Instead of owning my good fortune — you’re such a lucky fuck, they said —
I started talking extinctions, the medicine someone was going thru
another’s turpitude, crocodile tears on primetime.
I changed the subject in case I was noticed by the instrumentality
that chocolate wheel in the sky that doles disease and accidents
loosens lug nuts, hands scissors to toddlers, tyre irons to tyrants.
Once spotted, my future would be repainted beige —
wishes all swum, a runner up cup, thanks for playing — or worse
disaster is a lion and we’re antelopes tripping on bath mats and traffic lights.
Here’s my Mum’s mantra – explaining our hearts
Don’t aim too high, she says. Disappointment’s a long road, she says.
Everything is rationed. There’s nothing in that drawer.
Here I am, a child squatting at the top of the stairs on that chilly Christmas
both of us, me and her, squatting, fists to my temples trying
to not want that engine-red two-wheeler with the chromium…
Continue even unto the unwrapping, the instrumentality sees all.
Comes a five-year old Orpheus downcast down the stairs lest, like Eurydice
the bicycle of my dreams vanishes, swapped for smoke and recriminations.
At last I’m shifting off that freeway
— a land of blur and green —
I’m slowed on a side road, rolling to the heartland
past cars on blocks, a house with an open door
like a tooth gone from a smile, police stations and charity stores
concrete playgrounds, schoolkids singing their ten-times table.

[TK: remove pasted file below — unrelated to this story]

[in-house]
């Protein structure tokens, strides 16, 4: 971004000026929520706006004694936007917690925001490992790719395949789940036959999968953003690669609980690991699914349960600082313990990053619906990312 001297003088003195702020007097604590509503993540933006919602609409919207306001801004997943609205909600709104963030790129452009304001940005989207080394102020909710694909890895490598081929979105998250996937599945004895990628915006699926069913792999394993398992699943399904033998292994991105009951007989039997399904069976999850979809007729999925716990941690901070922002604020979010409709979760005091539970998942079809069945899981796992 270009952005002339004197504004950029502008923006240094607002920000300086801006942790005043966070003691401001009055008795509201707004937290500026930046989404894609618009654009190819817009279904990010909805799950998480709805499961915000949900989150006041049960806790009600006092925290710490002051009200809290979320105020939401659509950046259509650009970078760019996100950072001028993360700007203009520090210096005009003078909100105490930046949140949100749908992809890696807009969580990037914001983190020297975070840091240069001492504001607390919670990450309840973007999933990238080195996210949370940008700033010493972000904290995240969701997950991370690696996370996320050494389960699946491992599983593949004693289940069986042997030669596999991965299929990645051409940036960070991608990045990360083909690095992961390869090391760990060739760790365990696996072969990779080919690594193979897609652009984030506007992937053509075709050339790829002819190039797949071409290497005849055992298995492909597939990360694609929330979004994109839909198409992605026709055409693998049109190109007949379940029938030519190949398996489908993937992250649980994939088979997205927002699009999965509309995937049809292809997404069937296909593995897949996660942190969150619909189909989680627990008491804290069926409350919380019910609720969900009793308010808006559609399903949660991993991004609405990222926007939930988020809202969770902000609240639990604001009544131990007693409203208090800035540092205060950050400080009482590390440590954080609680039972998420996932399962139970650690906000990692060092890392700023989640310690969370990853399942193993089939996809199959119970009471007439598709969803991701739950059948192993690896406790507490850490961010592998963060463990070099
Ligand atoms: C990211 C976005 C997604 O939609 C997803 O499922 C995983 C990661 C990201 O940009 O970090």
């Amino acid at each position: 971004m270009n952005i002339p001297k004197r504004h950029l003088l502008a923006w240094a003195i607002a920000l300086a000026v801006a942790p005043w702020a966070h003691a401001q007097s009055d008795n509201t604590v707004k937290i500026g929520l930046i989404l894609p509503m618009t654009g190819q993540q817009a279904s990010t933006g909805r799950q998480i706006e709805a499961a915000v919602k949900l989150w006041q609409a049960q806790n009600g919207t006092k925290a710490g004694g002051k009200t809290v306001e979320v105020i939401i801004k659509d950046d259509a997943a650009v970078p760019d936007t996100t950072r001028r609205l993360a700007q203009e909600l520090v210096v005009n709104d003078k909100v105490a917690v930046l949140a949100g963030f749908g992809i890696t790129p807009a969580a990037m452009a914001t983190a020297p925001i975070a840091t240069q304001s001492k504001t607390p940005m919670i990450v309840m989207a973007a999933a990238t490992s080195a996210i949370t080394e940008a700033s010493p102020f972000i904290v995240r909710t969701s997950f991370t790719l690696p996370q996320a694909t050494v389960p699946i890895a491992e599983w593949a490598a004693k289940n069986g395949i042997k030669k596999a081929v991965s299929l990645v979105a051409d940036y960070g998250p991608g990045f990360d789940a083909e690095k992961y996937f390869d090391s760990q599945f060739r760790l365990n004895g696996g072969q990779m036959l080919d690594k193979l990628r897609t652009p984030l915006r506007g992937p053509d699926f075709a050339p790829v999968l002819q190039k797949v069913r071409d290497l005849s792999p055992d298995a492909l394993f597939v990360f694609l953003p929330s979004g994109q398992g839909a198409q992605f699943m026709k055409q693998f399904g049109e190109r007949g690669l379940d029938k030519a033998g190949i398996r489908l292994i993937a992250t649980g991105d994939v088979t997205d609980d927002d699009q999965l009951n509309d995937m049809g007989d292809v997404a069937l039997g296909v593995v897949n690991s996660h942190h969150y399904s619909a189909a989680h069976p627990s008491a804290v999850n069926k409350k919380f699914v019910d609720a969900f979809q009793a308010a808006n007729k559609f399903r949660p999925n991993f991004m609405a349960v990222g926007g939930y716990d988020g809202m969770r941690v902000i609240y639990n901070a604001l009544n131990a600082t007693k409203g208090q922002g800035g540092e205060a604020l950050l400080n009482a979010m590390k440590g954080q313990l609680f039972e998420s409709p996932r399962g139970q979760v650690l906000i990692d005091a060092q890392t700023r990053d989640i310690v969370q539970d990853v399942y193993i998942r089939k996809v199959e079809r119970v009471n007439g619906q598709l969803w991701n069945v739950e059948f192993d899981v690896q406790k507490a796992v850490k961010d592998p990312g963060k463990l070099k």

An old jacaranda and there’s Mum upright again, her care-worn cardigan.
And we’re looking across the field to the horses, their long gentle faces
their beautiful white dentures close cropping the weeds of fortune.
Image: Horse in Motion, Eadweard Muybridge, 1830-1904 c/- Boston Public Library. I had originally set out to write something to illustrate ‘turns’ in poetry but it ended up elsewhere – a place of memories and magical thinking (in the Joan Didion sense). Hope you like it. The phrase ‘nothing in that drawer’ is adapted from Ron Padget’s poem of the same name.
Tonight (25 Feb.) I’m hosting Dverse – the poets’ pub – where we’re talking about the middle parts of a poem – and ‘turns’ or ‘windows’ where a poem shifts or opens up a new direction. Drop by and join the fun. The bar opens from 3.00pm New York USA time.
And here’s a rare treat – Japanese jazz pianist Ryo Fukui with My Favourite Tune from 1994 – order another cider, put your sunglasses on and enjoy.